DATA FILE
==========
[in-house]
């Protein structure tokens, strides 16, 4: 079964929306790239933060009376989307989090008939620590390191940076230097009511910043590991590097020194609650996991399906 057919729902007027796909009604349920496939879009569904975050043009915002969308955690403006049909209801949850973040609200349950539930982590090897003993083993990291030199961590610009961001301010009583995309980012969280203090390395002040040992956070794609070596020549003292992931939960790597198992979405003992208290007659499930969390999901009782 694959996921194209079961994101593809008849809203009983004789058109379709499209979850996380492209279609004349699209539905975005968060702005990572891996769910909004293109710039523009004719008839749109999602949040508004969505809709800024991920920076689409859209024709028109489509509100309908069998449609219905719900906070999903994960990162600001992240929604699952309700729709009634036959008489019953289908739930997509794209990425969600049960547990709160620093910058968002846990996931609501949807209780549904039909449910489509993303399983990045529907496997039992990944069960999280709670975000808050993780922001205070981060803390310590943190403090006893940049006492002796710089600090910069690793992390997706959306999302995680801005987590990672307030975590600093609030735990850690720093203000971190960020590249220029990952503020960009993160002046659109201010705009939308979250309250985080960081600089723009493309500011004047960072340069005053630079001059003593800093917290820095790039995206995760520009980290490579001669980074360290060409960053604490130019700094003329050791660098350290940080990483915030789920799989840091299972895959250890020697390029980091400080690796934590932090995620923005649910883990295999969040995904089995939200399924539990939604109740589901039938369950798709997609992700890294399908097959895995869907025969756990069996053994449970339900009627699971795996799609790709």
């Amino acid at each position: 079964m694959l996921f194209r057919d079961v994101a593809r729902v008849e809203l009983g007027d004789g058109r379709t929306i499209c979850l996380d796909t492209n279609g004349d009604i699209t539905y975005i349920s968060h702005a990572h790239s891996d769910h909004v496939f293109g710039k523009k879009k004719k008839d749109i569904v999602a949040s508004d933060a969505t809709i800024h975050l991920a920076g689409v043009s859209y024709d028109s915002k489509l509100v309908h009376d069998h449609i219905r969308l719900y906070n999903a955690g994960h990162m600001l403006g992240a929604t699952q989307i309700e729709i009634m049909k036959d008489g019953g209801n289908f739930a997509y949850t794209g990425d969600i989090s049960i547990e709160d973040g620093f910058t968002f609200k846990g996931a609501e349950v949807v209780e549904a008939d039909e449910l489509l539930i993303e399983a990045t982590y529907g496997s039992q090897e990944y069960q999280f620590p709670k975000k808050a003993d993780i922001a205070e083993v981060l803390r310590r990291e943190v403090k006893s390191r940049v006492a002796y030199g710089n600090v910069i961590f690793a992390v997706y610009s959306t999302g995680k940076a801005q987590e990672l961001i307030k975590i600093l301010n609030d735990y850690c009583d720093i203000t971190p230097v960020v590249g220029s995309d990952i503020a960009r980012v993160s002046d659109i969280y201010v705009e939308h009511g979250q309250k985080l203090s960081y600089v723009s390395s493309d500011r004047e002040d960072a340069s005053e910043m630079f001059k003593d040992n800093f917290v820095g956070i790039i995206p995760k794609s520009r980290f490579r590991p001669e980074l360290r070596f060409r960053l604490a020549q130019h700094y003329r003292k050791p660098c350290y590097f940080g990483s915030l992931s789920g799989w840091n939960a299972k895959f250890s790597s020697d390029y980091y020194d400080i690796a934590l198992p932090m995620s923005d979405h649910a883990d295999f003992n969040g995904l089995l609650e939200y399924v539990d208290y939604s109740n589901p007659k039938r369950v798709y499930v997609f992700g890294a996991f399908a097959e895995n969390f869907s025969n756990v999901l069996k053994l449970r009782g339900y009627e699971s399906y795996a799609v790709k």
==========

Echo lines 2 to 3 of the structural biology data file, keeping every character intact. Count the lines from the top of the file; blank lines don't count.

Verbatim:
């Protein structure tokens, strides 16, 4: 079964929306790239933060009376989307989090008939620590390191940076230097009511910043590991590097020194609650996991399906 057919729902007027796909009604349920496939879009569904975050043009915002969308955690403006049909209801949850973040609200349950539930982590090897003993083993990291030199961590610009961001301010009583995309980012969280203090390395002040040992956070794609070596020549003292992931939960790597198992979405003992208290007659499930969390999901009782 694959996921194209079961994101593809008849809203009983004789058109379709499209979850996380492209279609004349699209539905975005968060702005990572891996769910909004293109710039523009004719008839749109999602949040508004969505809709800024991920920076689409859209024709028109489509509100309908069998449609219905719900906070999903994960990162600001992240929604699952309700729709009634036959008489019953289908739930997509794209990425969600049960547990709160620093910058968002846990996931609501949807209780549904039909449910489509993303399983990045529907496997039992990944069960999280709670975000808050993780922001205070981060803390310590943190403090006893940049006492002796710089600090910069690793992390997706959306999302995680801005987590990672307030975590600093609030735990850690720093203000971190960020590249220029990952503020960009993160002046659109201010705009939308979250309250985080960081600089723009493309500011004047960072340069005053630079001059003593800093917290820095790039995206995760520009980290490579001669980074360290060409960053604490130019700094003329050791660098350290940080990483915030789920799989840091299972895959250890020697390029980091400080690796934590932090995620923005649910883990295999969040995904089995939200399924539990939604109740589901039938369950798709997609992700890294399908097959895995869907025969756990069996053994449970339900009627699971795996799609790709």
């Amino acid at each position: 079964m694959l996921f194209r057919d079961v994101a593809r729902v008849e809203l009983g007027d004789g058109r379709t929306i499209c979850l996380d796909t492209n279609g004349d009604i699209t539905y975005i349920s968060h702005a990572h790239s891996d769910h909004v496939f293109g710039k523009k879009k004719k008839d749109i569904v999602a949040s508004d933060a969505t809709i800024h975050l991920a920076g689409v043009s859209y024709d028109s915002k489509l509100v309908h009376d069998h449609i219905r969308l719900y906070n999903a955690g994960h990162m600001l403006g992240a929604t699952q989307i309700e729709i009634m049909k036959d008489g019953g209801n289908f739930a997509y949850t794209g990425d969600i989090s049960i547990e709160d973040g620093f910058t968002f609200k846990g996931a609501e349950v949807v209780e549904a008939d039909e449910l489509l539930i993303e399983a990045t982590y529907g496997s039992q090897e990944y069960q999280f620590p709670k975000k808050a003993d993780i922001a205070e083993v981060l803390r310590r990291e943190v403090k006893s390191r940049v006492a002796y030199g710089n600090v910069i961590f690793a992390v997706y610009s959306t999302g995680k940076a801005q987590e990672l961001i307030k975590i600093l301010n609030d735990y850690c009583d720093i203000t971190p230097v960020v590249g220029s995309d990952i503020a960009r980012v993160s002046d659109i969280y201010v705009e939308h009511g979250q309250k985080l203090s960081y600089v723009s390395s493309d500011r004047e002040d960072a340069s005053e910043m630079f001059k003593d040992n800093f917290v820095g956070i790039i995206p995760k794609s520009r980290f490579r590991p001669e980074l360290r070596f060409r960053l604490a020549q130019h700094y003329r003292k050791p660098c350290y590097f940080g990483s915030l992931s789920g799989w840091n939960a299972k895959f250890s790597s020697d390029y980091y020194d400080i690796a934590l198992p932090m995620s923005d979405h649910a883990d295999f003992n969040g995904l089995l609650e939200y399924v539990d208290y939604s109740n589901p007659k039938r369950v798709y499930v997609f992700g890294a996991f399908a097959e895995n969390f869907s025969n756990v999901l069996k053994l449970r009782g339900y009627e699971s399906y795996a799609v790709k």